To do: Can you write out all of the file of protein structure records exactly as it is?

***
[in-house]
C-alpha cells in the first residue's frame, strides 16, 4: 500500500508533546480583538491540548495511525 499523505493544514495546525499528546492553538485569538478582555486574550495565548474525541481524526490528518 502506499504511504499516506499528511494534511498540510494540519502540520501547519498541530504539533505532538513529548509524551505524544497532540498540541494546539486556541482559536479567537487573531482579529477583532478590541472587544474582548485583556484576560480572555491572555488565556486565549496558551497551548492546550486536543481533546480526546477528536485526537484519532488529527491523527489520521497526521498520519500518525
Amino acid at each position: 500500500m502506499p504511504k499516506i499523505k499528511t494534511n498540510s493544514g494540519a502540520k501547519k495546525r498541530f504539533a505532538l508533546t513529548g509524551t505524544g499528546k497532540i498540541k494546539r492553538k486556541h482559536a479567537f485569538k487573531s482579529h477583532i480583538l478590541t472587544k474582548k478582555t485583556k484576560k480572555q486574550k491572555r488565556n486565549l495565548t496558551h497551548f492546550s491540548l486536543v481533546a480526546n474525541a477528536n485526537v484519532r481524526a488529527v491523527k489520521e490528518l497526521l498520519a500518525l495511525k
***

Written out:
[in-house]
C-alpha cells in the first residue's frame, strides 16, 4: 500500500508533546480583538491540548495511525 499523505493544514495546525499528546492553538485569538478582555486574550495565548474525541481524526490528518 502506499504511504499516506499528511494534511498540510494540519502540520501547519498541530504539533505532538513529548509524551505524544497532540498540541494546539486556541482559536479567537487573531482579529477583532478590541472587544474582548485583556484576560480572555491572555488565556486565549496558551497551548492546550486536543481533546480526546477528536485526537484519532488529527491523527489520521497526521498520519500518525
Amino acid at each position: 500500500m502506499p504511504k499516506i499523505k499528511t494534511n498540510s493544514g494540519a502540520k501547519k495546525r498541530f504539533a505532538l508533546t513529548g509524551t505524544g499528546k497532540i498540541k494546539r492553538k486556541h482559536a479567537f485569538k487573531s482579529h477583532i480583538l478590541t472587544k474582548k478582555t485583556k484576560k480572555q486574550k491572555r488565556n486565549l495565548t496558551h497551548f492546550s491540548l486536543v481533546a480526546n474525541a477528536n485526537v484519532r481524526a488529527v491523527k489520521e490528518l497526521l498520519a500518525l495511525k